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AI Lip-Syncing Could Make Fake News Look Real

Back in April, a new generation of speech synthesis technology called Lyrebird threatened to render voice passwords useless. It was developed at the Montreal Institute for Learning Algorithms (MILA) lab at the University of Montreal and claimed to perfectly copy any voice given one minute of spoken audio.

Lyrebird wasn't actually perfect, but it was very good and is sure to keep getting better. The University of Washington just unveiled a new AI system that's just as good as Lyrebird, but focused on lip-syncing audio to recorded video.

The system developed at the university can successfully generate a photorealistic video of a person talking using a pre-recorded audio file. It's good enough that the video is lip-synced perfectly and it would be hard to tell it wasn't real unless you were looking for it.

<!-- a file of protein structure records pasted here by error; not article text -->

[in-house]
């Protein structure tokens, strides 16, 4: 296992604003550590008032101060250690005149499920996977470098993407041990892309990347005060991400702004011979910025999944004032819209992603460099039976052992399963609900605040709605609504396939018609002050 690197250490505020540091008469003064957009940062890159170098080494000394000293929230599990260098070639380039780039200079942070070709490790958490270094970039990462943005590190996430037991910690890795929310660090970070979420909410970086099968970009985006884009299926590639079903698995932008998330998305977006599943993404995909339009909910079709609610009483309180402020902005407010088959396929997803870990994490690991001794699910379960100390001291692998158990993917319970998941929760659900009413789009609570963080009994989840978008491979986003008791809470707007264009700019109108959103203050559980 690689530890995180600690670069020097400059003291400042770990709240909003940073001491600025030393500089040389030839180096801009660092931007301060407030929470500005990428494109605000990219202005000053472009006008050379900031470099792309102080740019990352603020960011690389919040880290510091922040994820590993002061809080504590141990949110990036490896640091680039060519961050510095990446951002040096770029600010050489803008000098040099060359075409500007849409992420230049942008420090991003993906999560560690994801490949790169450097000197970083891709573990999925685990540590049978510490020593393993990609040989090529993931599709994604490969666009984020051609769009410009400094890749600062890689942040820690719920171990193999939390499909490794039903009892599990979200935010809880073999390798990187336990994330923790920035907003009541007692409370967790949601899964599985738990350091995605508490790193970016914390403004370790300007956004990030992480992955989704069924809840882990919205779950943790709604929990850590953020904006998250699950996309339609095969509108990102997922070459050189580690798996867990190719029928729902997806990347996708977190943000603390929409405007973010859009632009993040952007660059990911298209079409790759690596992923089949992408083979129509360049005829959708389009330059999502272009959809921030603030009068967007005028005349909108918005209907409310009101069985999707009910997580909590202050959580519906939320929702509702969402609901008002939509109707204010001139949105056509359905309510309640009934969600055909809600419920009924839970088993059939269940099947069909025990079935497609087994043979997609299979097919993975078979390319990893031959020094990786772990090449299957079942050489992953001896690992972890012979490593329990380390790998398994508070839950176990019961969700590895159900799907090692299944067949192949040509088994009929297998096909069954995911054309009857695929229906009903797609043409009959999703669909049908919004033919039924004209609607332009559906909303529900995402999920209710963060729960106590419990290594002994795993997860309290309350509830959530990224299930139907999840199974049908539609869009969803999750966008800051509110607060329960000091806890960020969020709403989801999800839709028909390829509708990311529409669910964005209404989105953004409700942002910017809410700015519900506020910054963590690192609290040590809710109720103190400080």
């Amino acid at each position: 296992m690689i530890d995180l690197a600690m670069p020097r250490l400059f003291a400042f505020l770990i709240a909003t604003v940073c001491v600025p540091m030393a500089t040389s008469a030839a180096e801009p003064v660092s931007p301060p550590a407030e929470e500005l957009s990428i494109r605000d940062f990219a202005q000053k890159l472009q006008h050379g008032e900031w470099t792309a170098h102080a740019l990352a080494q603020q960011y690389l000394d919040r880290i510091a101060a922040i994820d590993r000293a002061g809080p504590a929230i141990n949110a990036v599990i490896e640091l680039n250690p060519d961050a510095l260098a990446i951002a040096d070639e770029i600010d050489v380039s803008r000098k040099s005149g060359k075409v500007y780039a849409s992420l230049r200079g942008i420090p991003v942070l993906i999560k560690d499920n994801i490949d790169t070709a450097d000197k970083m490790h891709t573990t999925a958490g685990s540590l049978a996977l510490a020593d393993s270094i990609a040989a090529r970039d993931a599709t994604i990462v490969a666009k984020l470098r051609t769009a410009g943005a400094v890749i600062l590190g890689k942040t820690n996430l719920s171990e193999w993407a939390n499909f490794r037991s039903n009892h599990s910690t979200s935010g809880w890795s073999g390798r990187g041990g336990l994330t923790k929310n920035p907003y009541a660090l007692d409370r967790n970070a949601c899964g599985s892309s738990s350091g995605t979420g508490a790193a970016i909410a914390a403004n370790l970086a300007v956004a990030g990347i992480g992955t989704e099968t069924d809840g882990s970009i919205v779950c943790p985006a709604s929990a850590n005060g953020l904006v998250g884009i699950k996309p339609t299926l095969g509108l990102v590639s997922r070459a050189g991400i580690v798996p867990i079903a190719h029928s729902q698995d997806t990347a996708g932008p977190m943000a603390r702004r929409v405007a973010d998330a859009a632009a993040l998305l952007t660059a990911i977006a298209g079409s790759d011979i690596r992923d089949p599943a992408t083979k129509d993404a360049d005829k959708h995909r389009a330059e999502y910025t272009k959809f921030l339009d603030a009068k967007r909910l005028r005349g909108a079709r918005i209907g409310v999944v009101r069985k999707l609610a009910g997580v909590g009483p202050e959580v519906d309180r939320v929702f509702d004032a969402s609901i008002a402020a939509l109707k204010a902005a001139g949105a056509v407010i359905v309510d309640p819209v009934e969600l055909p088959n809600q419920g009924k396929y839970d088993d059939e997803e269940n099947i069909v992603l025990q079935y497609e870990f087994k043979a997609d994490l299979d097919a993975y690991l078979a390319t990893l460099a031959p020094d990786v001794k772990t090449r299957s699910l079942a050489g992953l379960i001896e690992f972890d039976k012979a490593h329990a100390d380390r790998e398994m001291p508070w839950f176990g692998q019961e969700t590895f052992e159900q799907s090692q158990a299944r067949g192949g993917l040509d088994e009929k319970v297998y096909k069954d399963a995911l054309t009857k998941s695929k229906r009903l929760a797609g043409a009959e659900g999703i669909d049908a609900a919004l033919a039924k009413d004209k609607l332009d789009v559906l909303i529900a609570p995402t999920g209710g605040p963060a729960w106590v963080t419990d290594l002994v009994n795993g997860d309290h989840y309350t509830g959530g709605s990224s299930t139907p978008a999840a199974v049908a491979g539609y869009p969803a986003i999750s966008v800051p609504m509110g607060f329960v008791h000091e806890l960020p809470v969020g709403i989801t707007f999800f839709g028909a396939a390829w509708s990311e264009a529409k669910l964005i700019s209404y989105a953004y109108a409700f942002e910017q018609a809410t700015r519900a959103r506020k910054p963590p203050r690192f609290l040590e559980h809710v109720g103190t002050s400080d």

Here's an example using former President Barack Obama:

In order for this to work, the research team trained a neural network by allowing it to watch many hours of Obama's weekly address footage. It was then able to take an audio file of his speech and map it on to another video matching the mouth shapes it learned Obama makes when he talks. The result, as you can see, is impressive.

On its own, the system can take audio already spoken by a person and map it on to other videos of them talking. But what about if you combined this with Lyrebrid? If the system is already trained on Obama's mouth movements, and Lyrebird can copy his voice, you could get the former President to say anything and for it to look real.

While that's a scary thought, there are much more practical uses for this lip-synching system. For example, it could be used to improve streamed video over poor connections where the audio is prioritized and the video suffers. As long as the system is trained on the person's movements, it could enhance the video to look high quality and the viewers wouldn't know it wasn't real.

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